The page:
Pay It Forward
Doing good helps new businesses do well
Life / 31 Oct 2011
Along with transparency, social responsibility is one of the most important factors in shaping young consumers’ opinions of corporations and brands. Increasingly, given the state of the economy, Gen Ys are seeking to leverage their consumerism in more benevolent ways. Several new companies have taken note, creating new business models that are as focused on giving back as they are on turning a profit.
Community Collection: Groupon has proven that daily deal sites can drive sales, but perhaps something’s missing, as some shoppers report experiencing post-purchase frustrations, or even guilt, when dealing with them. Enter Community Collection, the first-ever flash sale site to donate 20% from every purchase to a worthy cause. USC graduate Brooks Cook had the idea to pair hip designers such as Alexander Wang, Helmut Lang, LNA, and Alexis Bittar, with charitable organizations like Operation Homefront, Flying Kites, Partners in Health, and World Wildlife Fund. Categorized into ten distinct causes with over 200 brand partners and counting, Community Collection may be redefining the meaning of “retail therapy.”
Cycle House: Cycling studios are emerging across the US, making it hard to differentiate one from another when deciding where to break a sweat. LA’s Cycle House sets its spin class apart by motivating students off the couch and onto a bike with the promise of charitable giving in exchange for cardio exertions. Upon the completion of each 1,000-calorie-burning class, the studio provides two meals for a needy person on behalf of each student. Group fitness crazes may come and go, but donating those fourth meal calories to someone who needs them sounds like a workout plan worth sticking to.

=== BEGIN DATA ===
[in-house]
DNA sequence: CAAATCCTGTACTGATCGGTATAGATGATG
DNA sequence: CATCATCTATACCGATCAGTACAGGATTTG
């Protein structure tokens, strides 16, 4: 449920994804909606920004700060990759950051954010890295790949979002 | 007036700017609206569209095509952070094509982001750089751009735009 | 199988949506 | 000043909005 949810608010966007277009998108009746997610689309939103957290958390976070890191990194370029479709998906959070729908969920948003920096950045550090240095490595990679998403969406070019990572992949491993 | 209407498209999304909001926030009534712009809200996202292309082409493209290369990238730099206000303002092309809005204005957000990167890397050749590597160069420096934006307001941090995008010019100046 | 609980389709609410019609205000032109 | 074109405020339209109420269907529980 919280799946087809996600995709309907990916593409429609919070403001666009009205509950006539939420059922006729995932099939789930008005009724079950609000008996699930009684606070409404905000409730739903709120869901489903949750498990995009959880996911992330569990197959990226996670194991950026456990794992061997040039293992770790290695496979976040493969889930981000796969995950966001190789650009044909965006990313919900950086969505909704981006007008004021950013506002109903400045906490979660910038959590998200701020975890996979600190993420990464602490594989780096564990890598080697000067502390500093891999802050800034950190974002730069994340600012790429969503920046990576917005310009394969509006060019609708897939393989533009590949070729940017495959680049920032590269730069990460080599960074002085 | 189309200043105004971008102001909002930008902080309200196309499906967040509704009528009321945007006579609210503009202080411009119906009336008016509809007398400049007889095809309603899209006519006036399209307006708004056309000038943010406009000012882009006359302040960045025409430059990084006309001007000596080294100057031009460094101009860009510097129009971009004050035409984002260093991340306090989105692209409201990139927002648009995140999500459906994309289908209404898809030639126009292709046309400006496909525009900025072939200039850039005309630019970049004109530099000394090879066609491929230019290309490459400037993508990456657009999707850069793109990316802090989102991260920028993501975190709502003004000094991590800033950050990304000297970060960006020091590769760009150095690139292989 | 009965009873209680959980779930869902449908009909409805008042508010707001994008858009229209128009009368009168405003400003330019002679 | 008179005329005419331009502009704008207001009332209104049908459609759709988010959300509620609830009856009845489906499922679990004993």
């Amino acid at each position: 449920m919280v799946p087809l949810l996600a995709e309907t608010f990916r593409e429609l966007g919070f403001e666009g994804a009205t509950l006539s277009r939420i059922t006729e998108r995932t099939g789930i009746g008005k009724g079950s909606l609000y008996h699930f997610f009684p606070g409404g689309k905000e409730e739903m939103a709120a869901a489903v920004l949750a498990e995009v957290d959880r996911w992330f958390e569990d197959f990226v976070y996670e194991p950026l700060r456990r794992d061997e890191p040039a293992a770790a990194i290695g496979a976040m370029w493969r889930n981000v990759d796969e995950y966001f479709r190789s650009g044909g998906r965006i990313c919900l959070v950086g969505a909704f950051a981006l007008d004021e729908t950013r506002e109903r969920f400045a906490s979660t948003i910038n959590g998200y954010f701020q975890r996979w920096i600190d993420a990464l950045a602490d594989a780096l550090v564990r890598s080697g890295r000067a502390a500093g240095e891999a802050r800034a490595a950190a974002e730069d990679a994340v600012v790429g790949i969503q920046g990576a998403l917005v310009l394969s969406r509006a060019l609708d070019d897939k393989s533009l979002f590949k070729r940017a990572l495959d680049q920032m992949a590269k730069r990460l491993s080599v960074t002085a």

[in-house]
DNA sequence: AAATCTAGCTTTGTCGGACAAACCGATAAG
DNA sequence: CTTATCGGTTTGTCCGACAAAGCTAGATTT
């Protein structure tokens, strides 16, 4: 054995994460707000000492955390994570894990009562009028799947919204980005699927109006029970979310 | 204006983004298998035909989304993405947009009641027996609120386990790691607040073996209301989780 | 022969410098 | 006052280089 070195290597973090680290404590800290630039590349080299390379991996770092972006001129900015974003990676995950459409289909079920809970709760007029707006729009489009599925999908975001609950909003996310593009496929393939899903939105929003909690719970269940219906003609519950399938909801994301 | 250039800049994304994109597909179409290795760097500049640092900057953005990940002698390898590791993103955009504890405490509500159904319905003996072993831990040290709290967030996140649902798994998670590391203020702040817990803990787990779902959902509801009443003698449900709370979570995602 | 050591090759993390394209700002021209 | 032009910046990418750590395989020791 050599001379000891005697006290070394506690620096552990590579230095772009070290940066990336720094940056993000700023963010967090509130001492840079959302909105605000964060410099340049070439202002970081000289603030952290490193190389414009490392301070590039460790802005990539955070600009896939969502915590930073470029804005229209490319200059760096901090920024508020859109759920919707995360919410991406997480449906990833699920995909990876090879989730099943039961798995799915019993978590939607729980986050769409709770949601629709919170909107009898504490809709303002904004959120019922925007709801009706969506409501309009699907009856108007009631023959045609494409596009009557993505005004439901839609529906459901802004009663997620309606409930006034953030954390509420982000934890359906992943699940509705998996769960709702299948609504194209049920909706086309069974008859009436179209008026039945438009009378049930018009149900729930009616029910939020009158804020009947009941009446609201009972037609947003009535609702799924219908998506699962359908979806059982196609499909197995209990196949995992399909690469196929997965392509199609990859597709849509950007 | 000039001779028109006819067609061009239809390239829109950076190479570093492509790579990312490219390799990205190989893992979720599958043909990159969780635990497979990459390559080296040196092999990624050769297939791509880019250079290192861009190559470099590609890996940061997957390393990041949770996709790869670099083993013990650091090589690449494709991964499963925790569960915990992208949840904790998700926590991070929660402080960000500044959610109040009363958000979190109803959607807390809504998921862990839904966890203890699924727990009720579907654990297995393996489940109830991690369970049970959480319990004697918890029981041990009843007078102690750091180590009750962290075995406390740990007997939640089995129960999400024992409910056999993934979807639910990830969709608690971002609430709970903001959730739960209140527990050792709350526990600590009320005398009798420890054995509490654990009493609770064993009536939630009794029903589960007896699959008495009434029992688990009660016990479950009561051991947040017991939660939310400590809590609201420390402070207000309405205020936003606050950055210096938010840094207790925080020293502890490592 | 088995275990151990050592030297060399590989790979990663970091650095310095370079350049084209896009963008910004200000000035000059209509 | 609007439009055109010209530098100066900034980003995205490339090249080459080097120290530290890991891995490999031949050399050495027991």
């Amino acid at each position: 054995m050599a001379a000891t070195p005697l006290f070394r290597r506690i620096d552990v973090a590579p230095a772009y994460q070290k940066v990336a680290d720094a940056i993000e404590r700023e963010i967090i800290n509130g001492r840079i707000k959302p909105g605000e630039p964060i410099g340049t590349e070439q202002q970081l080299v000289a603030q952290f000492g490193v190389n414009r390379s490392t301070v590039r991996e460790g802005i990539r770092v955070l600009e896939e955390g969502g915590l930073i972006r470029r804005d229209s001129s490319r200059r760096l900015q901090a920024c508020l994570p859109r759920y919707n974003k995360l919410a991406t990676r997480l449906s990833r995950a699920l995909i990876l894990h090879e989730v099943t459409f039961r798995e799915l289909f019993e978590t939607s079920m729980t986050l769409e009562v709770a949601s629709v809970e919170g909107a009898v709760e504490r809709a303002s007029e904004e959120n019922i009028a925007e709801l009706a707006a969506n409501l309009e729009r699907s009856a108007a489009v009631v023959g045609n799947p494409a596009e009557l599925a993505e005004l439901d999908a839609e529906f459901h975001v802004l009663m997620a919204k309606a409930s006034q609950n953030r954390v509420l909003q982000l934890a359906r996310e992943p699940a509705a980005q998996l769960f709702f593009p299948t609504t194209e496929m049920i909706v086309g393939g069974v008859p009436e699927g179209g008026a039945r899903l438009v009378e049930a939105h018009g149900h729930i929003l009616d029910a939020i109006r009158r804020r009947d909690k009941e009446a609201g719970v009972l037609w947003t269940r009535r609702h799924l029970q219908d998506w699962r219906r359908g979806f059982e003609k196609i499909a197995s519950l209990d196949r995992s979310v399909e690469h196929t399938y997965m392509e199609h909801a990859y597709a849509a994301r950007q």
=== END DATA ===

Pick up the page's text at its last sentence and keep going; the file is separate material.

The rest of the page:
Soul Kitchen: Jon Bon Jovi conceived of his new restaurant after learning about Denver’s So All May Eat (SAME) Café. Not to be confused with your run-of-the-mill soup kitchen, Soul Kitchen is an experimental restaurant with a priceless menu. Patrons have the option of paying what they can or donating their time. Those who can’t afford to pay are encouraged to work in the kitchen, bus tables or wash dishes. Meals are nutritious and locally sourced, and everyone who comes through the door is treated with respect. Soul Kitchen has become so successful that it’s now recognized for providing patrons not just with hearty meals but also with a genuine sense of community.
©The Intelligence Group